A Day in the Life of a Translator

Around August 2016, I walked into our Translation Manager’s office, and the first words I heard Dr. Aloo Mojola, the Translation Consultant say were, “next, what’s the word for common sense?”
I almost forgot what had taken me to that office as I immediately started to think of the equivalent of common sense in my language, Lunyole. As it turns out, I don’t know what common sense is in my language.
Many thoughts raced through my mind and the most prominent was that I don’t know my language very well. What a shame!
I walked to our Translation Manager and communicated what I needed to, but also kept listening to what the Lusamia translators had to say about common sense in their language.
Their first option was immediately dismissed. So they went back to square one!
I walked out of the office, with a note in my mind. Bible translation must be one of the hardest jobs on earth. I guess I will have to wait for the complete Lusamia Bible to be launched, for me to find out what common sense is in Lusamia.
The Lusamia Lugwe Translators were at Bible House for one week to do checking as we near the completion of their project. Soon, we shall have a complete Lusamia Lugwe Bible.
While walking through the corridor, I got an idea. So I decided to speak to these translators about a typical day in a Translator’s life.
So on a bright sunny morning in October 2016, at Rock Hotel in Tororo, I sat down with 3 Lusamia Translators as we hungrily gobbled our breakfast.
On a typical working day, Rev George Okambo wakes up, follows the usual routine most of us follow; clean up, have breakfast and go to office.
According to him, translation entails two major things; research and translation.
So on a research day, the translators will get a word or phrase which they are conflicted about and they’ll share it with people in the community. This is either done with or without an appointment.
For many of you out there, “God” is a very easy word to translate into your mother tongue. But for some languages, there’s several conflicting words for God. So translators sometimes struggle to get the most appropriate. And this is one of the words Rev Okambo used as an example of what they had to research on. The other word that may seem simple but not, is ceremony, plus many others that he shared.
During research, it’s hard for a translator to time themselves. Sometimes, a word being researched becomes complex especially if it’s being discussed amongst a group.
The best people to consult are usually elderly people though the youth are also consulted since research cuts across the demographics. These people don’t even have to be Christians. They just need to have good command of the language.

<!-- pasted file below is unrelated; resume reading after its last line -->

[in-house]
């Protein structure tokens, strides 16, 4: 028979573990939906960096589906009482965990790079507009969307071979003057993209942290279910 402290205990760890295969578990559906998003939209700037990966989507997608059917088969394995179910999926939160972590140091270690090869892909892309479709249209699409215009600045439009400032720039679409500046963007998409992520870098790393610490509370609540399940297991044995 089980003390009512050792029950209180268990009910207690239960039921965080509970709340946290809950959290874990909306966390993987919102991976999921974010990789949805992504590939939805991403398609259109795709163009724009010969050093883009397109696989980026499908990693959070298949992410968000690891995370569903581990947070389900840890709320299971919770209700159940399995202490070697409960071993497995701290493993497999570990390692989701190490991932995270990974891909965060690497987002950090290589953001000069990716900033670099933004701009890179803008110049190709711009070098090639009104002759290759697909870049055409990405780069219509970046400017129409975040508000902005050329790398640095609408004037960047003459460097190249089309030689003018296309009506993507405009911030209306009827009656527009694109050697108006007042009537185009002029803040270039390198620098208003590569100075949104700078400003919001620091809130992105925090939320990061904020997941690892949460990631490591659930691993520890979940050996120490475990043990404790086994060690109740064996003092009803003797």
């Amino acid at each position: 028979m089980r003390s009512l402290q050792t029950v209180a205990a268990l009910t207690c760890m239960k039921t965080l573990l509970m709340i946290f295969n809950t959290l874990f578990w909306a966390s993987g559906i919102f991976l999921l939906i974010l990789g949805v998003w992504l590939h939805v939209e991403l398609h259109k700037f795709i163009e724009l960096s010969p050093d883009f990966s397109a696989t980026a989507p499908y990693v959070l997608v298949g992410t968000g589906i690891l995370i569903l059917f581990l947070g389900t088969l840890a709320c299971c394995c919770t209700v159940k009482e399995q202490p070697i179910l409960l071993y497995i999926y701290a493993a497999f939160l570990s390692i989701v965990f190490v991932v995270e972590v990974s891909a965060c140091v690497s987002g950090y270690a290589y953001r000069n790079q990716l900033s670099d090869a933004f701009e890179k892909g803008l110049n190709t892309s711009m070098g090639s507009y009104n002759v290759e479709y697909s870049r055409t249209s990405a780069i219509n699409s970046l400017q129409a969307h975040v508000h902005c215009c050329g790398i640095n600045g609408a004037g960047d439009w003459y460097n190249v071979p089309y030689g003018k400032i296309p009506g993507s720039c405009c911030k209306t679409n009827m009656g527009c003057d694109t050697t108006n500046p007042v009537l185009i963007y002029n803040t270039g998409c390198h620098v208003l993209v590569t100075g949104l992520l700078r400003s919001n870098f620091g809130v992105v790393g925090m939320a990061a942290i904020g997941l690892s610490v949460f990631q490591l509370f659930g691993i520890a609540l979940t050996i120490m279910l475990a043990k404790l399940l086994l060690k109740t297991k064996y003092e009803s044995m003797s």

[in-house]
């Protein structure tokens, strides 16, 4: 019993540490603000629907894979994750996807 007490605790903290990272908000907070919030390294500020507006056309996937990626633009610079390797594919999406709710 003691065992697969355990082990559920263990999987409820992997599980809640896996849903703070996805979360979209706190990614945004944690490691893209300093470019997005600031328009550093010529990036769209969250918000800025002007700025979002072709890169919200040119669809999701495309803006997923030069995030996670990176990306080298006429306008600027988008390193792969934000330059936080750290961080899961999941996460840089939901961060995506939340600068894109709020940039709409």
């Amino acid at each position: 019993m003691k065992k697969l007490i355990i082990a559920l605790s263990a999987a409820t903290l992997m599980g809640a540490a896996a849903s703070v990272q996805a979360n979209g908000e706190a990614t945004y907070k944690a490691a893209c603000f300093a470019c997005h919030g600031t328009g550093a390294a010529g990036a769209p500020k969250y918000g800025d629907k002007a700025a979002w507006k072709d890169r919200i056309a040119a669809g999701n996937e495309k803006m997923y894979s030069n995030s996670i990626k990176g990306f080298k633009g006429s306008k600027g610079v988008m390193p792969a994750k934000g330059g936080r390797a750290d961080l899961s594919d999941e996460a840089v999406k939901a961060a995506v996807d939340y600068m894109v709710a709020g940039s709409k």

On a Translation day, the translators will start the day with a word of prayer and then get to work. The amount of work done usually depends on the book being translated. Each book differs in degree of difficulty.
The Lusamia team also took me through the main stages of Translation;
Drafting-This is usually the first interpretation of a particular text.
Teamwork-This entails sharing of scriptures and discussions that help to harmonize and pick the best word. After this, the particular portion will then be forwarded to the reviewers.
Reviewing- Reviewers are people picked from the local community regardless of religion or age. There’s usually about twenty of these. After a portion has been given to the reviewers, they have to be given time to review what has been done by the translators. They will then gather to discuss any necessary changes. The translators then enter reviewers’ remarks into the text.
Checking. Checking is usually done by the Translation Consultant after review. The Consultant’s job is to check if the translation has followed the principles of translation and these are: accuracy, clarity and naturalness.
Usually the consultant doesn’t need to know the language. They usually use back translation. Here a text is read in Hebrew, another translates into English and then a local language and the harmonization is done. For translators who know the language, spot on checking is used. The translators then enter the Translation Consultant’s remarks into the text.
Proof reading- This is done on hard copy to check for any omissions or grammatical errors. After this stage, the Translation Consultant will then give a green light for the printing.
When asked for the hardest word that they have encountered during their Lusamia Translation Project, the translators listed the words below;
• The word for devil
• A bear
• Barley
• District
• Names of colours
• Names of precious stones.
Usually when there’s no similar word, a transliteration is used. This is the use of a local pronunciation of an English word. This explains why words like “disitulikiti” appear in certain languages.
On average, a Translation project will take about 13 years. In the 13 years, the translators will go through lots of experiences. They meet people they have never met and sometimes make lifelong friends.
Oh! By the way, I still don’t know the word for common sense in Lunyole. The Lunyole New testament is now out. Am off, in quest for common sense in Lunyole.

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